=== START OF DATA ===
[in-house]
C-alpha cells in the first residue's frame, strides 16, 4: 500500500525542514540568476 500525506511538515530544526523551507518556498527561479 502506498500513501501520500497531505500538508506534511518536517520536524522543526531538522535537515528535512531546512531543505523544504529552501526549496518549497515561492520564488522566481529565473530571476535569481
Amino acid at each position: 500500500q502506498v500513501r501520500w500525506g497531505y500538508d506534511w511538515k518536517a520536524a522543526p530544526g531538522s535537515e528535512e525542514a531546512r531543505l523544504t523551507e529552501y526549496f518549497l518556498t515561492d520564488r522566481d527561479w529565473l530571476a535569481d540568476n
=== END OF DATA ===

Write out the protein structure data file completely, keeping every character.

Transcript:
[in-house]
C-alpha cells in the first residue's frame, strides 16, 4: 500500500525542514540568476 500525506511538515530544526523551507518556498527561479 502506498500513501501520500497531505500538508506534511518536517520536524522543526531538522535537515528535512531546512531543505523544504529552501526549496518549497515561492520564488522566481529565473530571476535569481
Amino acid at each position: 500500500q502506498v500513501r501520500w500525506g497531505y500538508d506534511w511538515k518536517a520536524a522543526p530544526g531538522s535537515e528535512e525542514a531546512r531543505l523544504t523551507e529552501y526549496f518549497l518556498t515561492d520564488r522566481d527561479w529565473l530571476a535569481d540568476n